Year Established: 2014 Start Date: 2014-05-01 End Date: 2014-12-31
Total Federal Funds: $10,000 Total Non-Federal Funds: $20,002
Principal Investigators: Angela Kent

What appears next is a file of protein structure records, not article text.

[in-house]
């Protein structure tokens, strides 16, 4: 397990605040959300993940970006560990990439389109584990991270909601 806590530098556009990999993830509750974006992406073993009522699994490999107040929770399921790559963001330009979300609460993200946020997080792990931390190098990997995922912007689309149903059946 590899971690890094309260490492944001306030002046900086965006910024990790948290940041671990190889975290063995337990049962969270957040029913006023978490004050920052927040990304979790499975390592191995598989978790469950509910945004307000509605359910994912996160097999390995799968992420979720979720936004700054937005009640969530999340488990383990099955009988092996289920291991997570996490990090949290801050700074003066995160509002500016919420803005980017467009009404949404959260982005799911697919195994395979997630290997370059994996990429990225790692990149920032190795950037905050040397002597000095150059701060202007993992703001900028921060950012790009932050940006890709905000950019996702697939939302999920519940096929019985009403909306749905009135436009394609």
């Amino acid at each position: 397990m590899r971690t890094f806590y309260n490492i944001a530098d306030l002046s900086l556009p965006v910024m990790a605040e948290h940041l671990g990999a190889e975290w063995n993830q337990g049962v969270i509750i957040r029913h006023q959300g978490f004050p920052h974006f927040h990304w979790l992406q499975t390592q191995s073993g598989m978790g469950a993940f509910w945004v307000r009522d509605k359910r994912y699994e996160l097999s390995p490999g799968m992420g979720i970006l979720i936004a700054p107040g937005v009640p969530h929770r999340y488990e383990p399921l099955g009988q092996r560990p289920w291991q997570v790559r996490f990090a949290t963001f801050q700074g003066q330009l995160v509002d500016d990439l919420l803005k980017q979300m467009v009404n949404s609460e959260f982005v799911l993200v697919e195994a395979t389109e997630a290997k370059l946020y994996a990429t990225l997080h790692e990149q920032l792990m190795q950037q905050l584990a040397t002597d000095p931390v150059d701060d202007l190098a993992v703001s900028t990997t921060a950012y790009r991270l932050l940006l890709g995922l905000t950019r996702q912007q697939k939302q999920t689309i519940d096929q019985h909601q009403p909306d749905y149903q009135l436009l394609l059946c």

Abstract: Denitrifying bacterial communities help remove excess nitrate that enters wetlands from agriculture and other human inputs, which if left unprocessed, can end up in downstream ecosystem1. Downstream, nitrate from Illinois rivers can have negative impacts on water quality in coastal zones2. Many studies have shown links between wetland microbial processes, and a decrease in nitrate available to fuel eutrophication downstream, but most of these studies take place during the growing season, usually late spring through the summer1,3. Denitrification rates are high during this period, but substantial denitrification may occur in other seasons, such that point measures or seasonal measures may not be representative ofannual denitrification rates4,5. Furthermore, cold season studies on wastewater treatment wetlands have shown an alarming winter trend that as denitrification rates slow, a greater proportion of nitrate is converted to nitrous oxide, a potent greenhouse gas, than to nitrogen gas, a more innocuous product5,6. Thus, there is a critical need to understand how wetland contributions of greenhouse gases fluctuate over time, and which drivers of microbial activity are implicated in the shift to incomplete denitrification, particularly as we seek to restore millions of acres of wetlands7. My long-term goals include evaluating microbial ecosystem services in a restoration context to ensure establishment of desirable ecosystem functions with minimal contributions to global climate change. My objectives are to determine the seasonal differences in the amount of complete and incomplete denitrification in order to understand wetland greenhouse gas emission rates, specifically focusing on whether seasonal differences are uniform between natural and restored wetlands. Furthermore, understanding the environmental or management factors that may be contributing to complete versus incomplete denitrification is imperative to ensure that wetland restoration is successful in solving water quality issues and simultaneously minimizing impact on climate change. My central hypothesis is that the ratio of complete to incomplete denitrification is influenced by microbial community composition or ecological drivers, including soil factors, or by a combination of both. Our lab has found that denitrification rates are lower in restored wetland sites 8,9, which may influence the amount of nitrate converted to nitrous oxide instead of nitrogen gas. Our rationale is that wetlands are becoming an important part in the restoration landscape, and understanding the underlying processes of the nitrogen cycle, and the ultimate fate of nitrate will help in evaluating possible secondary impacts, including greenhouse gas emissions, of landscape conversions. Our lab has worked extensively with microbial communities in wetlands, especially denitrifier communities. We have a well-established connection with the Illinois Department of Transportation who completes wetland restoration, and have identified appropriate restored sites paired with natural.reference wetland sites. This project would help establish the timing and rates of incomplete and complete denitrification, and whether this is due to the microbial drivers or to environmental variables. This may answer questions about controls on greenhouse gas production in wetlands7,10, and fit into patterns seen in other ecosystems, such as forests where winter months have a large impact on the nitrogen cycle, including nitrous oxide production11.